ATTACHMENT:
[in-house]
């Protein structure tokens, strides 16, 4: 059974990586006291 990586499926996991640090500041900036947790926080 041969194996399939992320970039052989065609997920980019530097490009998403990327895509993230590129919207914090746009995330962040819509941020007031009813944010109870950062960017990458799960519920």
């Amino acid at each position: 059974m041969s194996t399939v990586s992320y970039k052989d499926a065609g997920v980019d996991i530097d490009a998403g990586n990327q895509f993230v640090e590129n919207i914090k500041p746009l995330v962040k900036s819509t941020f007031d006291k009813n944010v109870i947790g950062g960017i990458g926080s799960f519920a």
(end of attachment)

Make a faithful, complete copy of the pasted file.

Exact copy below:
[in-house]
């Protein structure tokens, strides 16, 4: 059974990586006291 990586499926996991640090500041900036947790926080 041969194996399939992320970039052989065609997920980019530097490009998403990327895509993230590129919207914090746009995330962040819509941020007031009813944010109870950062960017990458799960519920």
């Amino acid at each position: 059974m041969s194996t399939v990586s992320y970039k052989d499926a065609g997920v980019d996991i530097d490009a998403g990586n990327q895509f993230v640090e590129n919207i914090k500041p746009l995330v962040k900036s819509t941020f007031d006291k009813n944010v109870i947790g950062g960017i990458g926080s799960f519920a």